July 24, 2007

Prince Restrained On Planet Earth

Prince needs to tap back into his dirty mind. His previous album, 3121, offered some hope that the man could still deliver the erogenous goods, with songs like “Black Sweat” and “Lolita.” However, his latest release, Planet Earth, regresses into safe and average R & B territory. If this album were released by anyone other than Prince, few people would even take notice. 

One crucial factor to Prince’s appeal has long since been his gift for writing intriguing and innovative songs that, usually through adept use of metaphor, addressed sex (in its myriad facets and emotions) without sounding gratuitous. For clarity’s sake, if you’re still thinking that “Little Red Corvette” is a cute song about a car, well, it’s not.

Unfortunately, most of the songs on Planet Earth come across as pale derivatives of Prince’s libidinous past works. “Somewhere Here On Earth,” for instance, which is perhaps the most sensual song on the album, sounds like a clichéd and timid remix of an assortment of previous Prince slowjams. On “I’m The One U Wanna See,” he blandly says to a prospective catch, “So if you ain’t busy later/And you want some company/I ain’t trying to be a hater/But I’m the one U wanna see.” This is now the pick-up line for the man who once proposed, Excuse me but I need a mouth like yours/To help me forget the girl who just walked through that door?” How come Prince won’t do that anymore?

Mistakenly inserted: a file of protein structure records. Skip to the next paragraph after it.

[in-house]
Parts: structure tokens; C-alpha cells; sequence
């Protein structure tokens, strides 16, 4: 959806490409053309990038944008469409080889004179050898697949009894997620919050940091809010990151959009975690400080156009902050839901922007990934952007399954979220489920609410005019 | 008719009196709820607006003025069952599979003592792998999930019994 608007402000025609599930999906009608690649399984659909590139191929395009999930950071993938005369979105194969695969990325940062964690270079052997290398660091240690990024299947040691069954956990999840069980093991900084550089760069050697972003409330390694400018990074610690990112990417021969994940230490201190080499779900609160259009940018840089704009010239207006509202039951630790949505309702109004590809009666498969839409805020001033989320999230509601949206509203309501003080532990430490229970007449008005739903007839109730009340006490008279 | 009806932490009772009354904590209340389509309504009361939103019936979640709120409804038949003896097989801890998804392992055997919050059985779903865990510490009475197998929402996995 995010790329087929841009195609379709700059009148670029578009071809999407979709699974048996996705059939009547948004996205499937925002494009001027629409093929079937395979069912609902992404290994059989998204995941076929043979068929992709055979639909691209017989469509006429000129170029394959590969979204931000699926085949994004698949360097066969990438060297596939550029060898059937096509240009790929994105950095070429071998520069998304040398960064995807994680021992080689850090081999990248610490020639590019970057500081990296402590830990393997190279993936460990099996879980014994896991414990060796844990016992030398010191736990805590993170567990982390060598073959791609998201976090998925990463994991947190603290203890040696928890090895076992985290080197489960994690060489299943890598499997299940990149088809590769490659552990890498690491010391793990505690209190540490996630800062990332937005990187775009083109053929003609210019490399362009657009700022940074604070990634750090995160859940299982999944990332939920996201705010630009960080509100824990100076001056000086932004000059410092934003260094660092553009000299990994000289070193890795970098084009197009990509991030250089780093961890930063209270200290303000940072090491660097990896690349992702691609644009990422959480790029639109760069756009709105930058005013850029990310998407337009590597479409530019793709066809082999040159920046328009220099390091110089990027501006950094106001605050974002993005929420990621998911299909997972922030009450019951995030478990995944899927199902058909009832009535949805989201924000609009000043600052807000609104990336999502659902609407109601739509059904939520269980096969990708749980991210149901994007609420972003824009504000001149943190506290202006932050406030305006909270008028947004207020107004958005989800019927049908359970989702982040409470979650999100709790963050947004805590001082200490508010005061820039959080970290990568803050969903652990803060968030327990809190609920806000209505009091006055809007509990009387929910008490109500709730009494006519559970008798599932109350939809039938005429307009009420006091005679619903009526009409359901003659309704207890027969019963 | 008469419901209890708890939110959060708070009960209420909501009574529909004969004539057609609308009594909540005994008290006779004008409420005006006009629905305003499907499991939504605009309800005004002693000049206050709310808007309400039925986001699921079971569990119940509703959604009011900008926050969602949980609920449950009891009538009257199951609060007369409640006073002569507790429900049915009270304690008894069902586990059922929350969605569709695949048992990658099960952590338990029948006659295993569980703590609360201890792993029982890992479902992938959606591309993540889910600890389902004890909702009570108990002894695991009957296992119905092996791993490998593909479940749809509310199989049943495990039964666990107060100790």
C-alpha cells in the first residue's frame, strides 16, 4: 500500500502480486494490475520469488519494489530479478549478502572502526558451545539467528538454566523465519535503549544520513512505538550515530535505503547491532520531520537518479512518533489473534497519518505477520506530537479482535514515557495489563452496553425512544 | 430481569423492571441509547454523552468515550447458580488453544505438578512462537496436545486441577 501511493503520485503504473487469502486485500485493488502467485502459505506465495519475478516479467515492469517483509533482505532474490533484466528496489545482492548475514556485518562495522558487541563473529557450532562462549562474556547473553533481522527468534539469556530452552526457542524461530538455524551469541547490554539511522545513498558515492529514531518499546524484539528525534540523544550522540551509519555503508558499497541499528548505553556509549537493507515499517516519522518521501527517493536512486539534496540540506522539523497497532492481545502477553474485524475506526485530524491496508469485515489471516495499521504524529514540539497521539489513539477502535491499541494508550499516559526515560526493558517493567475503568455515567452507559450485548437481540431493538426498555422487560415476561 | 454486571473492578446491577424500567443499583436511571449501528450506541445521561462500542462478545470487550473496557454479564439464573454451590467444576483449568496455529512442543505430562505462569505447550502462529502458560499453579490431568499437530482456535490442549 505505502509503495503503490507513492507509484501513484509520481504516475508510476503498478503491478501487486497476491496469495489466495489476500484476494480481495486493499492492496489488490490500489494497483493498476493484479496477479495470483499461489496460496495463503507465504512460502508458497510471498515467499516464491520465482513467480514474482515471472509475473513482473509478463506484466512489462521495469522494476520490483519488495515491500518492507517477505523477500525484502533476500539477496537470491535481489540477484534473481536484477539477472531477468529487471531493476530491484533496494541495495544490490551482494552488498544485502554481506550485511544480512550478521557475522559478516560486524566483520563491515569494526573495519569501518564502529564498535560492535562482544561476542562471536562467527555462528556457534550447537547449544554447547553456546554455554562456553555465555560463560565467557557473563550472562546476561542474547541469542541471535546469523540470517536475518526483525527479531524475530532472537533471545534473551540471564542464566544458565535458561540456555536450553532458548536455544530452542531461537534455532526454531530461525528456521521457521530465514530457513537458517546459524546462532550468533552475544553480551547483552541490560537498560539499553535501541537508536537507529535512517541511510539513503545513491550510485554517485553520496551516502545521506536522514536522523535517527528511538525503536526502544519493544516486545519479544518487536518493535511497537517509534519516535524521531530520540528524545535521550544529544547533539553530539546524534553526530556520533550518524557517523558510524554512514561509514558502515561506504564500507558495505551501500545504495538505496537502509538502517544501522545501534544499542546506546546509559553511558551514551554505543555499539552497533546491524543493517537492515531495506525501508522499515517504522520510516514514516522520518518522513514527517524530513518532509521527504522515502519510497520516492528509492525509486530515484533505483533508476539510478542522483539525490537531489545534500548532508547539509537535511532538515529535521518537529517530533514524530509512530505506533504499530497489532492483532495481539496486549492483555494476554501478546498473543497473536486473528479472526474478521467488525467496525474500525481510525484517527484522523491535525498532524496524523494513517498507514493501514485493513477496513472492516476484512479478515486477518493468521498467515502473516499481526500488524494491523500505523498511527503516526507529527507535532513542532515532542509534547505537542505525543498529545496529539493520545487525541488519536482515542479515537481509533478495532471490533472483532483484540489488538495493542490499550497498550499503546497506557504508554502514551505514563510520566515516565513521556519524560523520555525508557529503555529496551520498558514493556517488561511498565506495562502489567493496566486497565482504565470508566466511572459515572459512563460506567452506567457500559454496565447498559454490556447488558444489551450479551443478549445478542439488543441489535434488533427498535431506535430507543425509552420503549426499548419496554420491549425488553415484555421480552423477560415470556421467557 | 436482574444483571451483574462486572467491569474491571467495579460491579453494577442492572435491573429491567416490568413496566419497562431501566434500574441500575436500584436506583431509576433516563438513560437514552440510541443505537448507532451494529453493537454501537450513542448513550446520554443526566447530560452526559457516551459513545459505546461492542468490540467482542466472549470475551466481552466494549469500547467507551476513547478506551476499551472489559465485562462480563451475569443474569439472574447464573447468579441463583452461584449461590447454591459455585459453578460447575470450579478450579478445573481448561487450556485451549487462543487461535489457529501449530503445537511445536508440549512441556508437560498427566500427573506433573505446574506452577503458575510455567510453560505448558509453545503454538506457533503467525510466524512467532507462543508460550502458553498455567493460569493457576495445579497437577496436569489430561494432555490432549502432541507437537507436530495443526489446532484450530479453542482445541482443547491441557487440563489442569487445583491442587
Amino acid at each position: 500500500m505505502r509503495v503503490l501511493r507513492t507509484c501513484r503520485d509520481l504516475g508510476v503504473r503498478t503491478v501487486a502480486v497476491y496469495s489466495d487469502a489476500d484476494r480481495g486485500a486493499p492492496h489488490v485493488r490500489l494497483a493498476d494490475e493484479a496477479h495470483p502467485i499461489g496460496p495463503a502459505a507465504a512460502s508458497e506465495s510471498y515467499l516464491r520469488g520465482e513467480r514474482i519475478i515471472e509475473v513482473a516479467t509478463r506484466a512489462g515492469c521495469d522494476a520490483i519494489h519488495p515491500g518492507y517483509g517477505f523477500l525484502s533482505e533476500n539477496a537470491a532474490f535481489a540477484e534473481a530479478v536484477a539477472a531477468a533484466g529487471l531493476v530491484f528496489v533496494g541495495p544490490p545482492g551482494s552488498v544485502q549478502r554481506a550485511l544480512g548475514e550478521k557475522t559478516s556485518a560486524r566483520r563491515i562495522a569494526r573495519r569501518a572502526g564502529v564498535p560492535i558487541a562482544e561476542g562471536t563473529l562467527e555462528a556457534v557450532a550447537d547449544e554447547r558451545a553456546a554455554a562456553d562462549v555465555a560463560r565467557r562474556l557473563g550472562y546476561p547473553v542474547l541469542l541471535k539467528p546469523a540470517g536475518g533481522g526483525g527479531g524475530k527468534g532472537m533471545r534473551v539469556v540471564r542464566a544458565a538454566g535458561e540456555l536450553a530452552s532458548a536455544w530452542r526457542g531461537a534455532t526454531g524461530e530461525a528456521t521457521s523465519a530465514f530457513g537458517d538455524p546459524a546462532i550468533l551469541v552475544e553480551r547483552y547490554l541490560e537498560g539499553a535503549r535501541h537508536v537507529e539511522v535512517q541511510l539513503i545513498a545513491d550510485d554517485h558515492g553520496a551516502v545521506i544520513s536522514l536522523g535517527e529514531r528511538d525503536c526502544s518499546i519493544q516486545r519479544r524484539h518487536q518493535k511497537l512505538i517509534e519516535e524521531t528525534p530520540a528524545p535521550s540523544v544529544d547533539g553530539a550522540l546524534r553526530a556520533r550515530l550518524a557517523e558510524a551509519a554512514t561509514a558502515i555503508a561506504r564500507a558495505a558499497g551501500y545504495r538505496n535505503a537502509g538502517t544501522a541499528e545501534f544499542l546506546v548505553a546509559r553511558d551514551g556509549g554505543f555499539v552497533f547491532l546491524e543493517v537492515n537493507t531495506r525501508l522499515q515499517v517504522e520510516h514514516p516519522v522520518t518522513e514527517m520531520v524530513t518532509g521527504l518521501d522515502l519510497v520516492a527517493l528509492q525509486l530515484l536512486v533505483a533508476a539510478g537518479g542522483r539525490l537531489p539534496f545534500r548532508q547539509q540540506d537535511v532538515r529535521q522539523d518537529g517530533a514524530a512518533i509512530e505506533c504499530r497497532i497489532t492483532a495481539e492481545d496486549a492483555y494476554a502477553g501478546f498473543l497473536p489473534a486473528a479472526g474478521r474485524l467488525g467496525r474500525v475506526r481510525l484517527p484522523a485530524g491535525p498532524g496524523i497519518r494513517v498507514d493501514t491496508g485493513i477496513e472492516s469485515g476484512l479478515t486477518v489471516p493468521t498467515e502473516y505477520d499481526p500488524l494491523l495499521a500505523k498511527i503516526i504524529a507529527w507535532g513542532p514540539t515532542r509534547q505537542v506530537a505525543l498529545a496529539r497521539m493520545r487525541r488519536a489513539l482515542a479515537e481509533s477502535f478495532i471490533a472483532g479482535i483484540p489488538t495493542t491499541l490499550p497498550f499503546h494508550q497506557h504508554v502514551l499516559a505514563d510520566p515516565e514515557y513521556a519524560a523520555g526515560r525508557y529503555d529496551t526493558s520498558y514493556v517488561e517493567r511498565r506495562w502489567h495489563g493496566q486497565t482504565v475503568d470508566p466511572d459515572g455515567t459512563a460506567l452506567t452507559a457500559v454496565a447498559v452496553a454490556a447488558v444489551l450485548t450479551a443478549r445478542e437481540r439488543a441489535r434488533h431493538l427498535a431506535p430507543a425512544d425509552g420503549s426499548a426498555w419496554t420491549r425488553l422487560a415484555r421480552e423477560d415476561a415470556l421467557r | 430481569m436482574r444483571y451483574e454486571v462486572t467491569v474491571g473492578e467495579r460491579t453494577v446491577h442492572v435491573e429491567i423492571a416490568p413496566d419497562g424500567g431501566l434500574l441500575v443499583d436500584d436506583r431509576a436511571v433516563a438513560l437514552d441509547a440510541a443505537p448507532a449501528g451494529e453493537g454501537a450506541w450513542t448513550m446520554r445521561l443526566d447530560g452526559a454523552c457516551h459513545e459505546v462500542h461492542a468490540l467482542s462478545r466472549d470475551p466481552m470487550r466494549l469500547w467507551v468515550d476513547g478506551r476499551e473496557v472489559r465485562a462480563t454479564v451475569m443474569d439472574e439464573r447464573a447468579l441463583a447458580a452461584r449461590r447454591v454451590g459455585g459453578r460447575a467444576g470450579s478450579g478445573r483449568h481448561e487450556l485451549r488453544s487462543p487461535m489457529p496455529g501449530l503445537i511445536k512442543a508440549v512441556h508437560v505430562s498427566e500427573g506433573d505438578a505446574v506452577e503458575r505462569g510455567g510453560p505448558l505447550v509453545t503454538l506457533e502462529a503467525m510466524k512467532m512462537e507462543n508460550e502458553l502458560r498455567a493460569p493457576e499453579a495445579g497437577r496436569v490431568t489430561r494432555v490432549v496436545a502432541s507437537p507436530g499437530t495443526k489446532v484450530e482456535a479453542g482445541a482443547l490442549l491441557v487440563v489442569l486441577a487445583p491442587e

Most likely, Prince has curbed his carnal expression due to the influence of his faith, as he is a converted Jehovah’s Witness. In the 1980s, though, Prince openly practiced Christianity and he skillfully reconciled his sexual and sacred callings to create some of the most visionary music of the decade. Yet, his faith, at least on this album, appears to have hindered his natural creative drive. “Lion Of Judah,” a song with religious imagery that, for all intents and purposes should feel inspired, sounds downright dull.

The closest Prince comes to flirting with his own past brilliance is on the title track. In this one instance, he offers direct and relevant commentary on the current sociopolitical climate in the world to the sound of a guitar-driven fury.

That being said, little else on this album lends credence to Prince’s stature as the uninhibited musical genius he has proven himself to be time and again. Ultimately,
Planet Earth is a disappointment, not only because Prince is more than capable of producing invigorating and innovative music, but also because, for once, the artist sounds restrained.